- Historic Sites
The Hinckley Fire
August 1977 | Volume 28, Issue 5
To Barry’s immense relief, it was running on time. Edward Best, the engineer on the passenger train, took his locomotive down to the water tank. The wind was blowing a full gale now, and burning embers showered George Ford, Best’s fireman, as he struggled to take on water. The heat was terrific, and Ford was three times driven from the spout; but he knew that if the engine ran out of steam, crew and passengers would most likely die. At last the job was done, and Best spoke with H. D. Powers, his conductor. “What do you think of putting the freight engine behind us?” Powers asked. Best thought it a very good idea.
Powers was senior to the conductor on Barry’s train, and so took command. He had Barry couple his locomotive to the rear of the train—the front, actually, since they would be backing up once they were under way-and got three empty boxcars hooked up.
Then the town of Hinckley virtually exploded. The very air seemed to be burning, and the roaring of the fire storm drowned out the screams of the townspeople. Dense smoke completely hid the sun, but as buildings took fire they briefly lit the howling darkness like flashes of lightning.
People began running for the train, and the crews helped them aboard. Best, at the front of the train, controlled the air brakes, which was fortunate, since Barry didn’t want to wait. Barry gave two sharp tugs on the whistle cord—the signal to pull out—and began to back the train away from the depot. Before he got more than a few yards, however, Best jumped up into the cab of his own locomotive and put on the brakes. According to Best’s fireman, Barry’s conductor then came running over and shouted, “Barry will cut off his engine and pull out!”
“I guess not!” yelled Best.
It did, in fact, seem time to leave. The paint was melting and running off the cars, and the ties beneath them were afire. “It was at this juncture,” said Best, “that excited men pushed women and children from the coaches in their mad haste to get in themselves.”
Still, Best kept the brakes on. “I was constantly implored to go, but there was still time, and many lives to be saved by the waiting.”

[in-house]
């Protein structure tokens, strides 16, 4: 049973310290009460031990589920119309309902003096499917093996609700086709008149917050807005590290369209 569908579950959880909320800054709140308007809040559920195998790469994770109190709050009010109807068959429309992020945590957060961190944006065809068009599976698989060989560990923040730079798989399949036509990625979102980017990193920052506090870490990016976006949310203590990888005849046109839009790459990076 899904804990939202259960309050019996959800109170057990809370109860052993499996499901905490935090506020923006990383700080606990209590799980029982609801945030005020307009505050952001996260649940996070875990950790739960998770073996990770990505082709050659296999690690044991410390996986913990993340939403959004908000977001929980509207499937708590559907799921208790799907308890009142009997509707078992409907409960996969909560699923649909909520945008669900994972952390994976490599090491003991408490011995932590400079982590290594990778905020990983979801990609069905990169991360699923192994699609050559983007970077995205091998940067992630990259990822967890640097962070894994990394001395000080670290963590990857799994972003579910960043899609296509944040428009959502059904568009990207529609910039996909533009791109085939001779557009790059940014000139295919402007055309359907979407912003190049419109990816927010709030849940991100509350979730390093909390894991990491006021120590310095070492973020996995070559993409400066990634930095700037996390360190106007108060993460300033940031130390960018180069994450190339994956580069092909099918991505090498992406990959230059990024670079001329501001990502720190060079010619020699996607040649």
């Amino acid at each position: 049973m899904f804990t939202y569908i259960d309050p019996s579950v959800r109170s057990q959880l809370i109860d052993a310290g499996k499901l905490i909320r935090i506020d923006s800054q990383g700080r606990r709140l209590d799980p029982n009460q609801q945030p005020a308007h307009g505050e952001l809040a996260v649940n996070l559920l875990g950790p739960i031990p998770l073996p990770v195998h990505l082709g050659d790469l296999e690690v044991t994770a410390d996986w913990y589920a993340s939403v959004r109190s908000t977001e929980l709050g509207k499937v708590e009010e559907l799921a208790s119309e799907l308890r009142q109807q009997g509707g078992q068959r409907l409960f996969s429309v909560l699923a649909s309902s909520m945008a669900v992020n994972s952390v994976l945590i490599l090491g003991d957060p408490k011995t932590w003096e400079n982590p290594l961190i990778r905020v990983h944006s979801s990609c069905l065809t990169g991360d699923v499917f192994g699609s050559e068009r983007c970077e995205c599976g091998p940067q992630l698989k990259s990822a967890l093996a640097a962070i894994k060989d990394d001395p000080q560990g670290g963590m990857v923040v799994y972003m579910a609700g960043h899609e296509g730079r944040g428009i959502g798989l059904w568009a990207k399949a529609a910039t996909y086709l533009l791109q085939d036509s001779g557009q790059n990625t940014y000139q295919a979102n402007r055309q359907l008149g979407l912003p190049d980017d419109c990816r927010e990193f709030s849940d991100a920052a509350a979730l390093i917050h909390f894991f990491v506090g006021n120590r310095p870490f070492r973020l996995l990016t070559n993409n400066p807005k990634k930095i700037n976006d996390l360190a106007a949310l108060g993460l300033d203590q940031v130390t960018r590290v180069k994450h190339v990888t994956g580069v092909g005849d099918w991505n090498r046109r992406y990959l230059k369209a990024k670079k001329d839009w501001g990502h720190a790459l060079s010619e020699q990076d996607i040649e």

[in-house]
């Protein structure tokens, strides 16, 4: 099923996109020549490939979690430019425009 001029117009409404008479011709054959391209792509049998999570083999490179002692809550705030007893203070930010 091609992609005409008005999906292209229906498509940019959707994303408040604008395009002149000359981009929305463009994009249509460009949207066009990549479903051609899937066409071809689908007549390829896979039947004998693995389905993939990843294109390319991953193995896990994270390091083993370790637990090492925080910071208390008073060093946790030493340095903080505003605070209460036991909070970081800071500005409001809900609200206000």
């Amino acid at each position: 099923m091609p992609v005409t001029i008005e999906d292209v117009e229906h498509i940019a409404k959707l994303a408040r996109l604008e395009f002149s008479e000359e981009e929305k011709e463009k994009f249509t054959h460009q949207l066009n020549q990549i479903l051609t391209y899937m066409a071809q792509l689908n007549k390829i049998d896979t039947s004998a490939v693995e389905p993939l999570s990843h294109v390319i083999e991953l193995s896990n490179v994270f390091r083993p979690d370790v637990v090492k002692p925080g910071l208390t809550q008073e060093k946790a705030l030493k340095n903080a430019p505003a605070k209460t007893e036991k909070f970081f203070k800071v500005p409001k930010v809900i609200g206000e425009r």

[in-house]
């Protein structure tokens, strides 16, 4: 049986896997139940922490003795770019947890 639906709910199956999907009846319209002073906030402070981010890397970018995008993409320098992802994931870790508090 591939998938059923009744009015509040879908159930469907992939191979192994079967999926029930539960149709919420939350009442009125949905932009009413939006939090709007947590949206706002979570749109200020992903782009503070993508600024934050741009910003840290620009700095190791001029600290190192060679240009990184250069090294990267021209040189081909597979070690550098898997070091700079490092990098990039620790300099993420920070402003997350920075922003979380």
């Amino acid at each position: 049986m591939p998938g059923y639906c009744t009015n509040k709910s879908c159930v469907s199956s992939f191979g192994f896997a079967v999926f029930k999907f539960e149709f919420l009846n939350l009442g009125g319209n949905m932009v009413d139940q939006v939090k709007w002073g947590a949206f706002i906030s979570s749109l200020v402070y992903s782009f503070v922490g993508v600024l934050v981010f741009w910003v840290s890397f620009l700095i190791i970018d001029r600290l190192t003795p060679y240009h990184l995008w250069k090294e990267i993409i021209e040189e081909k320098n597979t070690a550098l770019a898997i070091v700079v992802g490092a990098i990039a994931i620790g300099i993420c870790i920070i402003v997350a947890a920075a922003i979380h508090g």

Up ahead, Barry’s whistle kept screaming to start, and frame buildings half a block away were detonating like bundles of fireworks. Men, women, children, and animals fell burning in the street just yards away from the train. Finally, Best pulled the whistle cord and released the air brakes. The train backed out of the blazing town. It was already moving when J. W. Stockholm and his family scrambled into a boxcar.
Among those who were not aboard was Thomas Dunn, the St. Paul & Duluth telegrapher. The depot was burning above his head, and friends had begged him to save himself. But he was waiting for orders; the No. 4 Limited was due on his line. So Thomas Dunn stuck by his key while life, in the form of five scorched coaches and three boxcars, drew away from him.
In his cab, Best turned for a last look at Hinckley and saw houses “burning so rapidly that one could see bedroom sets and other contents of the rooms. The fire would seem to burn the sides right off the buildings, revealing the contents in the glare. Buildings seemed to melt rather than burn in the fierce glow.”
Barry’s tender had no backing light—not that one would have helped much-and so brakemen O. L. Beach and Peter McLaughlin climbed up on the car and, soaking each other with water, kept watch as the train backed up. It was a terrible job; burning embers kept swirling toward them through the scalding murk, and the forests were blazing all around. Just after crossing the bridge over the Grindstone River, a small, nearly dry creek north of Hinckley, Barry saw people running toward the train. He whistled twice as a signal to Best, and stopped. Some forty more refugees were pulled aboard. There were more coming, but the rails began to buckle with the heat, and there was no time to wait.
“Trees were thrown down,” said Best, “and terror and death stalked through the forest and clearings. Our train seemed like a sentient thing, but how insignificant in that tempest of wind and flame.”
But seven miles outside of Hinckley the air freshened a little, and two miles later the train entered the undamaged town of Sandstone.
Crew and passengers called to the people there to come aboard and save themselves. But despite the tall flames right outside town, and the obvious fate of Hinckley, not a single Sandstone citizen chose to leave. The train moved on, and an hour later Sandstone was gone and forty-five of its people dead.